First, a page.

Growing evidence indicates that, while DHA and EPA work together, they also have distinct individual influences on brain health.14 For example, EPA has been shown to improve symptoms of mood disorders (depression, anxiety), while DHA has a role in maintaining normal brain structures.14 Omega-3s cross the normally impermeable blood-brain barrier, making them available directly to brain cells.15
Studies of blood cells from Alzheimer’s disease patients show that supplementing with DHA and EPA for six months causes significant alterations in 19 genes involved in inflammation, neurodegeneration, and resolution of inflammation. This suggests that these beneficial fatty acids are regulating gene expression, which is a powerful epigenetic effect.16
Many of those changes result in increased production of three signaling molecules derived from omega-3s: resolvins, protectins, and maresins.17 As we learned earlier, these compounds have the dual benefit of resolving inflammation while also helping repair damaged tissue.
One way these omega-3-derived signaling factors afford protections is by increasing white blood cells’ appetite for consuming beta-amyloid, the toxic protein found in the brains of those with neurodegenerative diseases, while also reducing inflammation in the brain.8
Levels of these signaling molecules are reduced in people with Alzheimer’s disease and in those with minimal cognitive impairment (which commonly precedes Alzheimer’s).8,17,18
Omega-3 supplementation has been shown to beneficially support levels of these specialized molecules.17
One study showed that cognitive function in supplemented Alzheimer’s patients was closely associated with higher levels of resolvins, protectins, and maresins. Another showed benefit only in those with mild cognitive impairment, a grim reminder that early intervention is critical.8
An encouraging study in 2016 showed that supplementing with fish oil directly impacts brain size and structure in people with mild cognitive impairment.19 While placebo recipients in this study had decreased volume of gray matter in brain areas associated with Alzheimer’s disease, those taking the fish oil supplement (combined with aerobic exercise and cognitive stimulation) had unchanged, and in some cases increased volume of gray matter, the region of the brain involved in everything from memory and speech to emotions and decision-making.19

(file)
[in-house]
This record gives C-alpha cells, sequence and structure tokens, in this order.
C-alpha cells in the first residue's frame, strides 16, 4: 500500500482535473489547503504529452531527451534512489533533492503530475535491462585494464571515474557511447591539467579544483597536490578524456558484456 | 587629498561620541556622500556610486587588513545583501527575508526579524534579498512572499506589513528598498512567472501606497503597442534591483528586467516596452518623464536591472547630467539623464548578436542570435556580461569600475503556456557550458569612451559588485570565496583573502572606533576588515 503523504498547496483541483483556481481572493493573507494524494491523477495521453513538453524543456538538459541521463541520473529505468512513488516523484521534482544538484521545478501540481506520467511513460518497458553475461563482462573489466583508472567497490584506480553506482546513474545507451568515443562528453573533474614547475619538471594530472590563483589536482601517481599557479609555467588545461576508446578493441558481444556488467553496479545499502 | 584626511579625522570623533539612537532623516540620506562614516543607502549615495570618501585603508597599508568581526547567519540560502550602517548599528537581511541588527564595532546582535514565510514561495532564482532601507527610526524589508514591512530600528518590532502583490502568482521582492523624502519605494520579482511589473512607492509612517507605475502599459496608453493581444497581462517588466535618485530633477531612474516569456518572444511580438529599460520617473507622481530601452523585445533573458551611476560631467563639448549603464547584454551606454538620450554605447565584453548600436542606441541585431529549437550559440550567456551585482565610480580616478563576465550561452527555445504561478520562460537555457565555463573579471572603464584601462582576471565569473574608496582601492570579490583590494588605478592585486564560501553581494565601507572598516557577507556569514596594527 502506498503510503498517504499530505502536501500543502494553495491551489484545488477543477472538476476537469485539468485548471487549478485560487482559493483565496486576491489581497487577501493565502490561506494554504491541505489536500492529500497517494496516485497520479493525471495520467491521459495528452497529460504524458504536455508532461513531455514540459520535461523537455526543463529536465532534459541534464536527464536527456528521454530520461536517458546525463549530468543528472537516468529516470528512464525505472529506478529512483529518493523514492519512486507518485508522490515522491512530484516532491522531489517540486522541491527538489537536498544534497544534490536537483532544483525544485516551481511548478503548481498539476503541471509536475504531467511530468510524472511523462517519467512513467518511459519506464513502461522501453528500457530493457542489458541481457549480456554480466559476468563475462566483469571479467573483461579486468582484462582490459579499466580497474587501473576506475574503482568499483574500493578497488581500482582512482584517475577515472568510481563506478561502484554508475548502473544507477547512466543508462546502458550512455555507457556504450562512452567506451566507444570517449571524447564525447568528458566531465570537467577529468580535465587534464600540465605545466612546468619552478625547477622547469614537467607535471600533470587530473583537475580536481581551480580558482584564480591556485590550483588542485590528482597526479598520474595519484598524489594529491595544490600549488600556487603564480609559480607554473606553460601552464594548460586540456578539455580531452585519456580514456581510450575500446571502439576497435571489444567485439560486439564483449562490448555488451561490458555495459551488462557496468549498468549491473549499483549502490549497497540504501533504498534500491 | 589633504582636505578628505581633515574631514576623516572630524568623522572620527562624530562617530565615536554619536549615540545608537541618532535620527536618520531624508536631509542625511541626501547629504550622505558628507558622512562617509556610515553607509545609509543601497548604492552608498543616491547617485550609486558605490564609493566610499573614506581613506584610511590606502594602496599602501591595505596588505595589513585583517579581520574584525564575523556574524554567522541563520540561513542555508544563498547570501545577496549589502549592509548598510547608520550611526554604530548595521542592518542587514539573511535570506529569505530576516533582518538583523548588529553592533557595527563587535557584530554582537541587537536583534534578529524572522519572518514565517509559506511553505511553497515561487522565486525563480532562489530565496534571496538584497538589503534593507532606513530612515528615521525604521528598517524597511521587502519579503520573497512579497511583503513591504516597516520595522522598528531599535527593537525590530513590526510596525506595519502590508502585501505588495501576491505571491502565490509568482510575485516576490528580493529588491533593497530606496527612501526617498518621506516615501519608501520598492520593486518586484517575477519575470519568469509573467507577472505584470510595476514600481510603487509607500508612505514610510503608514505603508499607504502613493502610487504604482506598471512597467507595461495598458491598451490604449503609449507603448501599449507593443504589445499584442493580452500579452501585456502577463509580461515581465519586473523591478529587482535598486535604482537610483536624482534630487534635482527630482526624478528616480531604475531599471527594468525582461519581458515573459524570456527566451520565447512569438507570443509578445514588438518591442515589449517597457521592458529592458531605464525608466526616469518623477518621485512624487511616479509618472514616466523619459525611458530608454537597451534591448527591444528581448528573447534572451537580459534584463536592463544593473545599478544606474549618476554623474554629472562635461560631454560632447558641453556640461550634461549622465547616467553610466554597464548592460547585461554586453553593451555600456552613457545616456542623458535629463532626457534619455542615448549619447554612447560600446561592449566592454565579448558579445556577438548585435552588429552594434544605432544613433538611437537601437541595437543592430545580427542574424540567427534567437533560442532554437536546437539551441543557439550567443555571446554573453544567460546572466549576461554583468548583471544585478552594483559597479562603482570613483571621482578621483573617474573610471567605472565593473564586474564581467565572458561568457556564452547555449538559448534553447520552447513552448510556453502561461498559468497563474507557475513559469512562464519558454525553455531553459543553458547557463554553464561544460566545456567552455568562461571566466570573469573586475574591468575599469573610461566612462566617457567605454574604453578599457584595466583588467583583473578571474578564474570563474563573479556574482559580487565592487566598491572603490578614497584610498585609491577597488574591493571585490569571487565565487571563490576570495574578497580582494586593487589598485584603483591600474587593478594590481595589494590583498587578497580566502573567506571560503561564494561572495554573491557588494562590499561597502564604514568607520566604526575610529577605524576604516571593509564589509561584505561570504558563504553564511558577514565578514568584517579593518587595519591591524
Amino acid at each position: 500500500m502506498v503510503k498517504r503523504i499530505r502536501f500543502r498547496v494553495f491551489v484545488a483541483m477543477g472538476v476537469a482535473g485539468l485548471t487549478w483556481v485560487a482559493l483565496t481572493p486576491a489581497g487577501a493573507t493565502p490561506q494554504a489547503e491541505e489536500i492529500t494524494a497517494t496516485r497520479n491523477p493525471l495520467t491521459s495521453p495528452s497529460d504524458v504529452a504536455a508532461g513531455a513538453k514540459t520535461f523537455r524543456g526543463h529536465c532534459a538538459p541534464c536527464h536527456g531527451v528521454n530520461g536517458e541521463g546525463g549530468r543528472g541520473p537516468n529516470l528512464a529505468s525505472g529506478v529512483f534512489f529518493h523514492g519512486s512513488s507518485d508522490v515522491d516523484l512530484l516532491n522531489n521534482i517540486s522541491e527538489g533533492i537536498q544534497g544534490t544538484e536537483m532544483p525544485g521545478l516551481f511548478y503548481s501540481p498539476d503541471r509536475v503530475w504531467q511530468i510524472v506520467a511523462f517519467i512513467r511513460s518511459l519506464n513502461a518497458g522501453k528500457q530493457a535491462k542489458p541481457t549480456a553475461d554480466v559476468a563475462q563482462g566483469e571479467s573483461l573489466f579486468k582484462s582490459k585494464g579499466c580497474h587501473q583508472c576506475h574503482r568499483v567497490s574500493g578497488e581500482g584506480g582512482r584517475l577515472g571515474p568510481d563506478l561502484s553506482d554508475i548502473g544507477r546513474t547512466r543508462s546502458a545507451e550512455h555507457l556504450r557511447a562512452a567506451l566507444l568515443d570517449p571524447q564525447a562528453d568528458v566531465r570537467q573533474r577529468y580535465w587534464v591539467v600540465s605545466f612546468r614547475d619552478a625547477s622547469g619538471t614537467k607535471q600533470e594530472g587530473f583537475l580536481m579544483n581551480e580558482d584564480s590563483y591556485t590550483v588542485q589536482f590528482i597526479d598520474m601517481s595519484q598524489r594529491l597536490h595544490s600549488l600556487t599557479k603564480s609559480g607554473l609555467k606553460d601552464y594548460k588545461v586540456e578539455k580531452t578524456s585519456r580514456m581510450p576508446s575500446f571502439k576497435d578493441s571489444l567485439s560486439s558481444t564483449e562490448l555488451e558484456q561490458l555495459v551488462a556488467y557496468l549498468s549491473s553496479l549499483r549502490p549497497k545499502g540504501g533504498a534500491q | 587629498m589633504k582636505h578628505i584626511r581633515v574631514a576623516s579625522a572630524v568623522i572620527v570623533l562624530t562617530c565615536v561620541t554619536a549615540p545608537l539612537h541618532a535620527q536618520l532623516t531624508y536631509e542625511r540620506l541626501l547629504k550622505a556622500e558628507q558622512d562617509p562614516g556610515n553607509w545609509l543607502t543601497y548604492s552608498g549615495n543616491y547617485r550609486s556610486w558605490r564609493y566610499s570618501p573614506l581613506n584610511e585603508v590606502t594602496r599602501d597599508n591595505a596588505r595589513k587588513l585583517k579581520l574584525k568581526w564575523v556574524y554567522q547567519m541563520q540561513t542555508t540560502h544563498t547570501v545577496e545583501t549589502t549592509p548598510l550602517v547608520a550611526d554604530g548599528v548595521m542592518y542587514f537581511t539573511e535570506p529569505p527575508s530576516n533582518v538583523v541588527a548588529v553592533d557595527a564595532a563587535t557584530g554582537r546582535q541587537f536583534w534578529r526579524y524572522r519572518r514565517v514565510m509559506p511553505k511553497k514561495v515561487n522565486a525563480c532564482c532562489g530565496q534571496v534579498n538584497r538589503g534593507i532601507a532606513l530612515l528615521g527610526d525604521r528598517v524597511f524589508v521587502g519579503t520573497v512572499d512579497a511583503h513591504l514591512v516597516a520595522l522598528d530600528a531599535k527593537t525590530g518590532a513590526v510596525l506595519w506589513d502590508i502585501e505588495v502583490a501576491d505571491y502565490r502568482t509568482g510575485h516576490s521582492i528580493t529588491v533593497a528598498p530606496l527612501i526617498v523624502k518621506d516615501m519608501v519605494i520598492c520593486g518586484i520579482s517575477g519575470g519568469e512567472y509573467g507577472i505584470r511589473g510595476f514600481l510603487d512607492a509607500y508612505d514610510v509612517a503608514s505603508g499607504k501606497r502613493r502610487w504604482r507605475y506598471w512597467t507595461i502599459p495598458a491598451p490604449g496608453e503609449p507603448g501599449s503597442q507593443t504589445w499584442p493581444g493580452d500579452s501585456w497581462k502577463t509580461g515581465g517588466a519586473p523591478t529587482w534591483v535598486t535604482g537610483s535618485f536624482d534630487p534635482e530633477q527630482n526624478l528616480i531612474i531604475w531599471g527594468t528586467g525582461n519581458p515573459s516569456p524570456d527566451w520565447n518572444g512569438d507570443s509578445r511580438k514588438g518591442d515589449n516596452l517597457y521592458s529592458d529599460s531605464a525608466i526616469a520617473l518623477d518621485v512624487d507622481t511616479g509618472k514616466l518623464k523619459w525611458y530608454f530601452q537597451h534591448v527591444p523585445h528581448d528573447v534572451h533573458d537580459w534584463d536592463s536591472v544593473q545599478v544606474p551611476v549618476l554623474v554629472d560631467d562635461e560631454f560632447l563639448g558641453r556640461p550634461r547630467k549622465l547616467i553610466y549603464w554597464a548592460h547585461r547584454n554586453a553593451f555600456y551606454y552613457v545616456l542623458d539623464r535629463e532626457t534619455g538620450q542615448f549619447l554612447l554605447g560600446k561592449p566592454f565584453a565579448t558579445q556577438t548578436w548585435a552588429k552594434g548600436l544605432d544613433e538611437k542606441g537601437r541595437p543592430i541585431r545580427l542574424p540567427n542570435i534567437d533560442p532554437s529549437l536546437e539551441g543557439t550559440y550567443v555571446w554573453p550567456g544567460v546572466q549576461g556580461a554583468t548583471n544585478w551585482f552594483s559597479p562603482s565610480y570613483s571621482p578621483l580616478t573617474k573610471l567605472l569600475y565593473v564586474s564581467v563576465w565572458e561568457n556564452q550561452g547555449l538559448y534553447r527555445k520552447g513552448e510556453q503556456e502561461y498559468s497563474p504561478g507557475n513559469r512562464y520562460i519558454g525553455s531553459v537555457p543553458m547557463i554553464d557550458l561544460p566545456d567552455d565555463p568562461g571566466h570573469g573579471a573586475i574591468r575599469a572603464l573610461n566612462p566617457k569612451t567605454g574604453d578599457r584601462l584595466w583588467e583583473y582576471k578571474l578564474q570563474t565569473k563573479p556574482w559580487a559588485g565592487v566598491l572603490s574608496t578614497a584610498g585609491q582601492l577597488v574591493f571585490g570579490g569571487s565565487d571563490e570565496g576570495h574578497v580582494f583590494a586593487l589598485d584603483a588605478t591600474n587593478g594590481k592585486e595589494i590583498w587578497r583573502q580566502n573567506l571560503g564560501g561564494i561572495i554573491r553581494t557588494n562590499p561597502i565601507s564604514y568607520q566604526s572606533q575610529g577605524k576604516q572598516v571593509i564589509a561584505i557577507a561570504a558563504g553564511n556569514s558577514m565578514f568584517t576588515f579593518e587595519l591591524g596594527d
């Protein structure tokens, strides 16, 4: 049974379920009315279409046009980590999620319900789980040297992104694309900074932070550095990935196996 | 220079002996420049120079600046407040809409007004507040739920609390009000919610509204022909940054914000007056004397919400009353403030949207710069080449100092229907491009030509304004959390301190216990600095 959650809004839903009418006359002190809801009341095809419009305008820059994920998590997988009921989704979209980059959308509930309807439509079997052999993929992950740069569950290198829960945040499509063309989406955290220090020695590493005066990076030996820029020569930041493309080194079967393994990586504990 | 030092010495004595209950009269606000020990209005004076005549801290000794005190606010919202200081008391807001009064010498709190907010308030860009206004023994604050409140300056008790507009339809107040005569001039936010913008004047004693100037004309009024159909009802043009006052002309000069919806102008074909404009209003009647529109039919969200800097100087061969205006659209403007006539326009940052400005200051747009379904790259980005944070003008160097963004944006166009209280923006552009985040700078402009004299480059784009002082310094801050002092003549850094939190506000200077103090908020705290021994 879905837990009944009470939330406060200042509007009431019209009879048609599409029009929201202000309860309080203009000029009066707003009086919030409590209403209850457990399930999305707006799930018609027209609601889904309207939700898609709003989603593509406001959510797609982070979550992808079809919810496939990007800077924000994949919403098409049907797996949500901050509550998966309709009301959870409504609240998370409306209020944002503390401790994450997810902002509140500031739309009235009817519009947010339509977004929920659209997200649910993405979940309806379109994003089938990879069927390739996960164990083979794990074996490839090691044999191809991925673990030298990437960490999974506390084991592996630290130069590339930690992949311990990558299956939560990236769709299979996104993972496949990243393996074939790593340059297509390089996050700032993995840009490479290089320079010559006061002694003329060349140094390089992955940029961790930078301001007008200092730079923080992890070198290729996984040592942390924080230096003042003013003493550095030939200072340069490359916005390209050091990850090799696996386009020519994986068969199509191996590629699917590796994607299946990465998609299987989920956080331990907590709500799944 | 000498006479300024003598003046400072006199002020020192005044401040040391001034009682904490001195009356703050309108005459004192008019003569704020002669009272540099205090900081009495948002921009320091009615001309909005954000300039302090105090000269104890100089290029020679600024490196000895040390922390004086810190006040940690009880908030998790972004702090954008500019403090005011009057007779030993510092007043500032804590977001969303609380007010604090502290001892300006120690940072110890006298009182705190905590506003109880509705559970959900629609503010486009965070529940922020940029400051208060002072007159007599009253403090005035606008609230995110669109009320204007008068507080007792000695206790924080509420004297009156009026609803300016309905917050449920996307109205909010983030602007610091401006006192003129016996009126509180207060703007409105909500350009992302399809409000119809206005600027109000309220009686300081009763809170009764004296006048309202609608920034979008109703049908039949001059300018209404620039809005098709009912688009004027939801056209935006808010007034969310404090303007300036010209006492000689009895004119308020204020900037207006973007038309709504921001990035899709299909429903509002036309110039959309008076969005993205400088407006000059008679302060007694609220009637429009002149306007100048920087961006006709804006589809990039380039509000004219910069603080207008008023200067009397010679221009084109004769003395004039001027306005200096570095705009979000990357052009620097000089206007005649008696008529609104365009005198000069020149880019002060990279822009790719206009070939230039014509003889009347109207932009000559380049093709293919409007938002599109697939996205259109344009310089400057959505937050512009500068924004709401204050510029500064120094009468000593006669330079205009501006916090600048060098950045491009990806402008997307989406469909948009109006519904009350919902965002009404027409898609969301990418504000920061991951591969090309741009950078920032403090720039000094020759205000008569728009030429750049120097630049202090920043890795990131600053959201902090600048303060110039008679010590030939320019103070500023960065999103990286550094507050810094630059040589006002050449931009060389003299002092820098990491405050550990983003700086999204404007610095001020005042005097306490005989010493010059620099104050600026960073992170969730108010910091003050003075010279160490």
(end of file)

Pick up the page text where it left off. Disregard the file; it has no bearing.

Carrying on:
Those findings help explain results of an earlier study, in which Alzheimer’s patients who supplemented with omega-3 had less decline in activities of daily living compared with placebo recipients. And when lipoic acid was added to the supplement, subjects showed even less decline in cognitive function.20
Type II diabetes is a ballooning epidemic that follows directly in the path of obesity and inflammation-driven insulin resistance. Fish oil’s ability to combat inflammation naturally protects against diabetes and its effects.
Animal research shows that fish oil supplementation improves metabolic factors associated with type II diabetes, including improving glucose tolerance (less insulin resistance) and decreased blood and liver lipid levels.21
Human studies have also demonstrated the benefits of omega-3s in diabetic patients. In one study, 30 obese type II diabetics took omega-3 supplements while following a protein-enriched diet with low glycemic-index carbohydrates. After 24 weeks, their hemoglobin A1c levels (a marker of chronic blood sugar elevation) diminished 11.1%, their waist circumference was reduced by 1.3 inches, and they experienced a significant reduction in C-reactive protein (CRP), the blood marker of inflammation.22
Fish oil/omega-3 supplements also protect us against the inflammation-related effects of diabetes.
In patients with type II diabetes, taking 4,000 mg/day of fish oil significantly reduced blood triglycerides and improved kidney function.23 In an animal study, giving diabetic rats fish oil improved diabetes-associated cognitive deficit, suppressed inflammatory changes, and protected brain cells against destruction.23,24
Another major effect of diabetes is an increase in cardiovascular disease. There’s now strong evidence that diets high in omega-3 fish oil can reduce this deadly risk in diabetics by reducing artery-clogging platelet clumping and dangerous lipid elevations.25 Studies also show that diabetics who consume higher amounts of fish oil/omega-3s have lower blood pressure and are up to 19% less likely to die from cardiovascular disease.25,26
Osteoporosis arises from an imbalance between the production of new bone and breakdown of older bone tissue.
The eicosanoid pathway can generate pro-inflammatory molecules created from certain omega-6 fatty acids, leading to inflammatory signals that can contribute to osteoporosis by promoting the activity of cells that break down bone (osteoclasts), while suppressing activity of those that produce new bone (osteoblasts).27-30